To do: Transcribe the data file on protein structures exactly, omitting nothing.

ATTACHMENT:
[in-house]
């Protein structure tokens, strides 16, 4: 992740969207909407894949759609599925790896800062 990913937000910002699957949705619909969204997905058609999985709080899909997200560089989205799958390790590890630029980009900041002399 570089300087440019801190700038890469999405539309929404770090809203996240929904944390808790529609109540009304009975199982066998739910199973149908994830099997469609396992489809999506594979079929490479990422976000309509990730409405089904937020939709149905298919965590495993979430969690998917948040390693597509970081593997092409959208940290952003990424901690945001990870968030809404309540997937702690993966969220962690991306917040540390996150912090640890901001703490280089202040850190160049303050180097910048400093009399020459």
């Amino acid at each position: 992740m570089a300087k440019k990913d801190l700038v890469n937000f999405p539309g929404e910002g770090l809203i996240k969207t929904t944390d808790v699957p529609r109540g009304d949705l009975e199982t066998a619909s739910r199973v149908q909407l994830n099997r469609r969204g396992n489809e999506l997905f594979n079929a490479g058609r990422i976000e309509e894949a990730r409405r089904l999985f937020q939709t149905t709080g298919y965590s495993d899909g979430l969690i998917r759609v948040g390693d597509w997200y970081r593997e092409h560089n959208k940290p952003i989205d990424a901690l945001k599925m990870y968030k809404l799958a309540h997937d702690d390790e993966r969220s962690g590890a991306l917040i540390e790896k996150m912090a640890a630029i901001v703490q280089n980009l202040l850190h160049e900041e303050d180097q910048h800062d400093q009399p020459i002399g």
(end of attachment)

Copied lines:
[in-house]
């Protein structure tokens, strides 16, 4: 992740969207909407894949759609599925790896800062 990913937000910002699957949705619909969204997905058609999985709080899909997200560089989205799958390790590890630029980009900041002399 570089300087440019801190700038890469999405539309929404770090809203996240929904944390808790529609109540009304009975199982066998739910199973149908994830099997469609396992489809999506594979079929490479990422976000309509990730409405089904937020939709149905298919965590495993979430969690998917948040390693597509970081593997092409959208940290952003990424901690945001990870968030809404309540997937702690993966969220962690991306917040540390996150912090640890901001703490280089202040850190160049303050180097910048400093009399020459």
């Amino acid at each position: 992740m570089a300087k440019k990913d801190l700038v890469n937000f999405p539309g929404e910002g770090l809203i996240k969207t929904t944390d808790v699957p529609r109540g009304d949705l009975e199982t066998a619909s739910r199973v149908q909407l994830n099997r469609r969204g396992n489809e999506l997905f594979n079929a490479g058609r990422i976000e309509e894949a990730r409405r089904l999985f937020q939709t149905t709080g298919y965590s495993d899909g979430l969690i998917r759609v948040g390693d597509w997200y970081r593997e092409h560089n959208k940290p952003i989205d990424a901690l945001k599925m990870y968030k809404l799958a309540h997937d702690d390790e993966r969220s962690g590890a991306l917040i540390e790896k996150m912090a640890a630029i901001v703490q280089n980009l202040l850190h160049e900041e303050d180097q910048h800062d400093q009399p020459i002399g």